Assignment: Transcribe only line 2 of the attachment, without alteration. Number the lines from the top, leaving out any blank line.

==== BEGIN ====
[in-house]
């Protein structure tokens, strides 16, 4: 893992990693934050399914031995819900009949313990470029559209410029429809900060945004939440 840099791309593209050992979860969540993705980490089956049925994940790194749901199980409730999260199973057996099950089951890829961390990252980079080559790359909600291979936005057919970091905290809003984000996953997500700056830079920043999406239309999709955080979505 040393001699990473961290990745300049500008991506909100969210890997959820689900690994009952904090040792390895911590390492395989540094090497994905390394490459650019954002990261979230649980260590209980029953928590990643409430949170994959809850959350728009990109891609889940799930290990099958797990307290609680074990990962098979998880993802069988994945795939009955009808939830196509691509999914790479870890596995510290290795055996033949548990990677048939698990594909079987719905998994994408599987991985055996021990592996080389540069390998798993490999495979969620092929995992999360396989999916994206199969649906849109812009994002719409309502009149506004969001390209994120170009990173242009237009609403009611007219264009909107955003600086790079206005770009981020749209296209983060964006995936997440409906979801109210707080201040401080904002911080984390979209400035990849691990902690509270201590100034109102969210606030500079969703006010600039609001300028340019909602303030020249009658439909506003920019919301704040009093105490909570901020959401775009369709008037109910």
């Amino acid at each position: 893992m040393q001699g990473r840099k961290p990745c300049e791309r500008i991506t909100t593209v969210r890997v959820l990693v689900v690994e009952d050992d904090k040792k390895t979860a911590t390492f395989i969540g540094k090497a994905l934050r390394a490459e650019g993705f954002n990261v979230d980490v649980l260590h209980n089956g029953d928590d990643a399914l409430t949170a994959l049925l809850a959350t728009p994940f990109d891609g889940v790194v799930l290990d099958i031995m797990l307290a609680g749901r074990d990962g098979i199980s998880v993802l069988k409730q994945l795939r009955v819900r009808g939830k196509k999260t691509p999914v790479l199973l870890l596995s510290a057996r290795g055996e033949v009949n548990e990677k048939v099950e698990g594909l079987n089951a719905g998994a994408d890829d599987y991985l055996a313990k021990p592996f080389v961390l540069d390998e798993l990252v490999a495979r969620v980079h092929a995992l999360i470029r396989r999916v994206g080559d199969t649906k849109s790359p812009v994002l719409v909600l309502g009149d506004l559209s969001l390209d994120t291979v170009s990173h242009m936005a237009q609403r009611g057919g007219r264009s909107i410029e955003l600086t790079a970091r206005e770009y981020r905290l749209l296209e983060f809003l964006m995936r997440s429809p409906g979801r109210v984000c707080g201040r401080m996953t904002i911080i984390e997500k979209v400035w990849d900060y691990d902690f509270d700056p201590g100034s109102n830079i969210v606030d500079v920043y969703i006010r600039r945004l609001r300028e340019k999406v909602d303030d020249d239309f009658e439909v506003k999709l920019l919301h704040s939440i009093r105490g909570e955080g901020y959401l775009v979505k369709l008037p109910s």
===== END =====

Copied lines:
């Protein structure tokens, strides 16, 4: 893992990693934050399914031995819900009949313990470029559209410029429809900060945004939440 840099791309593209050992979860969540993705980490089956049925994940790194749901199980409730999260199973057996099950089951890829961390990252980079080559790359909600291979936005057919970091905290809003984000996953997500700056830079920043999406239309999709955080979505 040393001699990473961290990745300049500008991506909100969210890997959820689900690994009952904090040792390895911590390492395989540094090497994905390394490459650019954002990261979230649980260590209980029953928590990643409430949170994959809850959350728009990109891609889940799930290990099958797990307290609680074990990962098979998880993802069988994945795939009955009808939830196509691509999914790479870890596995510290290795055996033949548990990677048939698990594909079987719905998994994408599987991985055996021990592996080389540069390998798993490999495979969620092929995992999360396989999916994206199969649906849109812009994002719409309502009149506004969001390209994120170009990173242009237009609403009611007219264009909107955003600086790079206005770009981020749209296209983060964006995936997440409906979801109210707080201040401080904002911080984390979209400035990849691990902690509270201590100034109102969210606030500079969703006010600039609001300028340019909602303030020249009658439909506003920019919301704040009093105490909570901020959401775009369709008037109910």